Last night, we invited two members of Webb’s freshmen class, Tyler and Taylor, onboard the Manoa for a tour of the ship. Tyler and Taylor are currently working at Bay Ship and Yacht in Alameda, right across the waterway from our berth in Oakland.Thanks to Taylor for the awesome photo of the Manoa shown above.
The Manoa is 860 feet long and 105 feet wide, with a service speed of 23 knots. She was built at Avondale Shipyards in Louisiana in 1982.
We began in the ship’s forward deckhouse, containing all accommodation spaces and the navigation bridge. The deckhouse is comprised of seven decks, complete with staterooms, a large galley, two dining rooms, two lounges, laundry facilities, a fully equipped gym, and a number of offices. The navigation bridge is the top level. This is where the ship is controlled from, and has a number of radar devices, a chart room, and of course, the ship’s wheel. Beneath the deckhouse is the ship’s swimming pool, or at least what remains of it. The old swimming pool was converted into a molasses tank, which is no longer used.
We then made the long trek back to the ship’s massive engine room, where we spend most of our time. We started in the engine control room (ECR for short). The ECR has buttons, switches, gauges, and dials that control nearly everything in the engine room automatically. Computer screens show camera footage of locations throughout the engine room and the ship. The Manoa is equipped with a Kongsberg 600 automation system that allows the engine room to be almost fully automated. Data about machinery, such as pressures and temperatures, can be accessed from a display in the engine room and monitored over time. This system allows the engine room to be unmanned at night, alerting engineers of any unexpected problems through alarm panels in there rooms.
The most impressive part of the engine room is the engine itself. As shown in the photo below, the engine is absolutely massive. It’s over three stories tall and around one hundred feet long. Each of it’s twelve cylinders has a bore of nearly three feet. As previously mentioned, it is the largest ever built in the United States. The engine is equipped with 4 giant turbochargers, as can be seen in the photo. These devices use the hot exhaust gas from the engine to spin a turbine, which in turn rotates a compressor on the same shaft, compressing inlet air to the engine and therefore increasing engine efficiency. At full speed, these turbochargers spin at around 8600 revolutions per minute.
We then continued on to the lower levels of the engine room, which are filled with the other systems necessary to propel the ship and provide it with heat, air conditioning, fresh water, and electricity. In order to provide electricity for the ship, the Manoa is equipped with 4 generators: three enormous diesel generators and a steam-powered turbogenerator. In port, the ship produces steam in a large auxiliary boiler. At sea, the heat of the exhaust gas is used to generate steam in a waste heat boiler. This steam is then used to heat the ship’s fuel, generate electricity, and heat the accommodation block.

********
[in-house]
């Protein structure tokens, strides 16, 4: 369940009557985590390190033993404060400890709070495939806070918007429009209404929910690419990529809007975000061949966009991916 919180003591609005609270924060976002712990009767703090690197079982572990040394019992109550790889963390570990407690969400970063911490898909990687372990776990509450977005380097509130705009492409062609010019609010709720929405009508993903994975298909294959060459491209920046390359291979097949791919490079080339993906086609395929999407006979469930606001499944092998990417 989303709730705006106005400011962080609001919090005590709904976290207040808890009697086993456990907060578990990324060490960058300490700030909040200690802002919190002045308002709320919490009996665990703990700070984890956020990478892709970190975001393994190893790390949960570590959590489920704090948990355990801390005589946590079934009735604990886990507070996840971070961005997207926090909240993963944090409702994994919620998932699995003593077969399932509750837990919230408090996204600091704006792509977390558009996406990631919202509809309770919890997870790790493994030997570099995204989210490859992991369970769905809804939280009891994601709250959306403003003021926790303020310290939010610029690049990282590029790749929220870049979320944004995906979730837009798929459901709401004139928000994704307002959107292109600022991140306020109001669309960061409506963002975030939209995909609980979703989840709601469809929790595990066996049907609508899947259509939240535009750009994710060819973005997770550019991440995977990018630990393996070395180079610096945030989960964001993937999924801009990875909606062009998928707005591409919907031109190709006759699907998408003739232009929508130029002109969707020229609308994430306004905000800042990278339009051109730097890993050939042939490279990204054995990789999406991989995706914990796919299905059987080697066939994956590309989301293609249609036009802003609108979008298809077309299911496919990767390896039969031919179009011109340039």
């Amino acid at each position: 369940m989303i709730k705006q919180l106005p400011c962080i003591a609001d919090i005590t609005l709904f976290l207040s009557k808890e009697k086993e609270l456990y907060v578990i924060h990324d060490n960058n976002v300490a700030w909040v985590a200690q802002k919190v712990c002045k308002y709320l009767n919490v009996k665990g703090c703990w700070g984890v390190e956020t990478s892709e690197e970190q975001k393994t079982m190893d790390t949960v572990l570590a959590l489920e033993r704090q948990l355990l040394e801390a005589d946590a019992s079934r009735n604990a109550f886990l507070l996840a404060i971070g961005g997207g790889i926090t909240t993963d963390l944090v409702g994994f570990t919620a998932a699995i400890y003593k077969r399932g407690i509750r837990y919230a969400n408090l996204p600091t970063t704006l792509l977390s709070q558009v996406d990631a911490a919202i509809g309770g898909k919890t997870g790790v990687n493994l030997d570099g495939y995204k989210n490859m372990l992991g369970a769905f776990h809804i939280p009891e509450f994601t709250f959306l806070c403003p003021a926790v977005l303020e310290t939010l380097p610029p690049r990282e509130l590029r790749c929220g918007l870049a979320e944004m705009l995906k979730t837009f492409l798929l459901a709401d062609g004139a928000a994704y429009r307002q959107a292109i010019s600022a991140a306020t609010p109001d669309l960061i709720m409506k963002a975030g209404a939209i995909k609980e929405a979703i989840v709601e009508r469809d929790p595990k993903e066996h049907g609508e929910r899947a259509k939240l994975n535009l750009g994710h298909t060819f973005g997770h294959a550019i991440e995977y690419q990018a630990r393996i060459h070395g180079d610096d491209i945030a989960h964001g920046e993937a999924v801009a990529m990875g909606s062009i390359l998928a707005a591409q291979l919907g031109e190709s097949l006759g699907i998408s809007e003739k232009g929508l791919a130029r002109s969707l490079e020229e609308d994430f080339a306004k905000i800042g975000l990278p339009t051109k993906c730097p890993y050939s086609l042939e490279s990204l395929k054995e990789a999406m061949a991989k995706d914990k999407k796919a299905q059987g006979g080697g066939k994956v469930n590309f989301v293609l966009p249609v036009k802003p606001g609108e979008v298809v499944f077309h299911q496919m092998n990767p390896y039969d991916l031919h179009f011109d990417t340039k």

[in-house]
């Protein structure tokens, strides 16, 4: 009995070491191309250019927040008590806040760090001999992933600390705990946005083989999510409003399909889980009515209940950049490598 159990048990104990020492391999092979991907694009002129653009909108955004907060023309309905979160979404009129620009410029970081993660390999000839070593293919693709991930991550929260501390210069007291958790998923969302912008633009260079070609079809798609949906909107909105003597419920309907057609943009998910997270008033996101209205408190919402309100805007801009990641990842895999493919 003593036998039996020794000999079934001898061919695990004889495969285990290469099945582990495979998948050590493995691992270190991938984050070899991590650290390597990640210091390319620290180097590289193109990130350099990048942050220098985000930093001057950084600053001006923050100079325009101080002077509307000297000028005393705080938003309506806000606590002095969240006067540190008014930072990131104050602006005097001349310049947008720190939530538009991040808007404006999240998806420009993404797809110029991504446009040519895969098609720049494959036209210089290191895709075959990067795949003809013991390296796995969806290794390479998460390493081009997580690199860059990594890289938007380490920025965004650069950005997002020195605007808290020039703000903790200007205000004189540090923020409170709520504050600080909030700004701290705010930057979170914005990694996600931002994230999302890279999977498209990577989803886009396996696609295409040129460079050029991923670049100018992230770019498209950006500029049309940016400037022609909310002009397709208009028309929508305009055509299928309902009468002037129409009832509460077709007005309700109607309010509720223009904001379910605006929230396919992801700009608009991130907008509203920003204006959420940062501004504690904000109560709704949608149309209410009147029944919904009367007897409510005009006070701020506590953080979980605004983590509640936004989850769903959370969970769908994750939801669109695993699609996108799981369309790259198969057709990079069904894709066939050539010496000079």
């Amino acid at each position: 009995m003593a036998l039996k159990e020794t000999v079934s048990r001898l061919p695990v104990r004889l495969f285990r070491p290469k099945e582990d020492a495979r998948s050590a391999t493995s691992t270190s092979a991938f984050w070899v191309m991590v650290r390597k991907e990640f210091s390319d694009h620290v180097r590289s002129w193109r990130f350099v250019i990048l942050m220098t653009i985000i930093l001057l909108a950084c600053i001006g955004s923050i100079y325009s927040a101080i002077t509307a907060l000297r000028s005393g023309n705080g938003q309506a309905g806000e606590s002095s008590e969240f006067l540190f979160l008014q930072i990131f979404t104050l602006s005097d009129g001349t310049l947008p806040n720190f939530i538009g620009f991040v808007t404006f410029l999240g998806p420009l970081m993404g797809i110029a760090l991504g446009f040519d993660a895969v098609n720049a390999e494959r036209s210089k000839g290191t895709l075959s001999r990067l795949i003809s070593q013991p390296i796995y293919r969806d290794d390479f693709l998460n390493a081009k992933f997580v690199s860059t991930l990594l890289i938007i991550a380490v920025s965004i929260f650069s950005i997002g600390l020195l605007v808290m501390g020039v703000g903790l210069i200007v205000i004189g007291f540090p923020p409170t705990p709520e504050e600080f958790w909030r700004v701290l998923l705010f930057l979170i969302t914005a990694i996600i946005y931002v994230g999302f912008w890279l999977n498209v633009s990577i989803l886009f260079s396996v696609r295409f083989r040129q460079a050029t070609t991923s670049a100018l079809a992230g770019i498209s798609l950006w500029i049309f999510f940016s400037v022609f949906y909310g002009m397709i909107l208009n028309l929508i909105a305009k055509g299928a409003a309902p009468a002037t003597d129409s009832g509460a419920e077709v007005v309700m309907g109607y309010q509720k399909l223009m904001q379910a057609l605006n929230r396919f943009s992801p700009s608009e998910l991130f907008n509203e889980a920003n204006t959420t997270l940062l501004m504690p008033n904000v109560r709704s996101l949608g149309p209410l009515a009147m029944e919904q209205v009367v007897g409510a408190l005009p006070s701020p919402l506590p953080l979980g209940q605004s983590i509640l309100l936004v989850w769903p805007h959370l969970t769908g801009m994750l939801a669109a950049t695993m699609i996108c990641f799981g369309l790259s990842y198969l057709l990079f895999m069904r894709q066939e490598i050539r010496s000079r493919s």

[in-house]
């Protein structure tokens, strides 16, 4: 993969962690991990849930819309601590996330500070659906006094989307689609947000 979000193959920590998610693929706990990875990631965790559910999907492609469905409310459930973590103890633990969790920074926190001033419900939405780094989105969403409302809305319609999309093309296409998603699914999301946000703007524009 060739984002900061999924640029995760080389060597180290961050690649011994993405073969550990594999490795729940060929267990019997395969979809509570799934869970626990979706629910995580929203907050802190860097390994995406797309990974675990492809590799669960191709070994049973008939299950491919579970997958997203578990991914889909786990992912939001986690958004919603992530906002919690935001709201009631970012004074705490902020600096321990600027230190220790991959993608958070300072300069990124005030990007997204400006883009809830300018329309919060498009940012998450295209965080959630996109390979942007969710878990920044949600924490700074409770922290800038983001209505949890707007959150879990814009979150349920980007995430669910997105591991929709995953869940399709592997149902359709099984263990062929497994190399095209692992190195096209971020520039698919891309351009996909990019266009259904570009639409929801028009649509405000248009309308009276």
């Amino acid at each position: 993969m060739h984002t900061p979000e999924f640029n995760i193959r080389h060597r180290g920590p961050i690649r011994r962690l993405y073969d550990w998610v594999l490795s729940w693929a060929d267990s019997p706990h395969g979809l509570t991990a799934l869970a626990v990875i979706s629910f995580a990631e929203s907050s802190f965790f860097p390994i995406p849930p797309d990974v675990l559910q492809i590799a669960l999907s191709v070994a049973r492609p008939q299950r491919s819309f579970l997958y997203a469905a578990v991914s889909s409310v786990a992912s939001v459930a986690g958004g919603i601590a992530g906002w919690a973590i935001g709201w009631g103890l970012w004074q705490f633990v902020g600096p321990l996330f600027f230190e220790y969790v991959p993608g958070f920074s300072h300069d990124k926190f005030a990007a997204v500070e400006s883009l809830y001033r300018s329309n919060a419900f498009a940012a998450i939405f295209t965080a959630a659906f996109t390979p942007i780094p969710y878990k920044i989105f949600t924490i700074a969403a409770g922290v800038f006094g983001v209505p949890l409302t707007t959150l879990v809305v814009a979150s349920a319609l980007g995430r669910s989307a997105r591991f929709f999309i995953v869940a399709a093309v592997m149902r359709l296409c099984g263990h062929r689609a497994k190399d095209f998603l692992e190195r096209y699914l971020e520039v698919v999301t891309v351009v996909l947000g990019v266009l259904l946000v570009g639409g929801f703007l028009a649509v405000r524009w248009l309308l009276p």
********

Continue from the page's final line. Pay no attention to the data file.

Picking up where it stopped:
In order to keep the ship’s machinery cool, a vitally important task, cold water has to be constantly circulated throughout the engine room. In order to do this, massive pumps bring in cold seawater, pumping it through heat exchangers to cool fresh water, which is in turn distributed throughout the engine room to cool the engine and auxiliary machinery. Using freshwater as the ship’s main cooling water reduces the need for the use of corrosion-resistant piping in most systems.
The engine room also has a large purifier room, which contains all the necessary equipment for purifying, heating, and filtering fuel before it is admitted to the main engine. This is very important, because admitting contaminated fuel or fuel at too low a temperature to the engine can cause catastrophic damage. The fuel system on the Manoa is especially complicated because it handles three types of fuel: heavy fuel oil, low sulfur fuel oil, and diesel. This is necessary to comply with environmental regulations, as low sulfur fuel must be burned within 200 nautical miles of the US coast, and diesel must be burned within 24 nautical miles of the California coast. These areas are known as Environmental Control Areas, or ECAs.
We finished up the tour in the steering gear room, where massive hydraulic rams are used to move the ship’s rudder and maneuver the ship, before heading back to the bow to depart the ship.
Tyler and Taylor then gave us a lift to Alameda, where we met an old friend of Hannah’s for dinner at a delicious Burmese restaurant.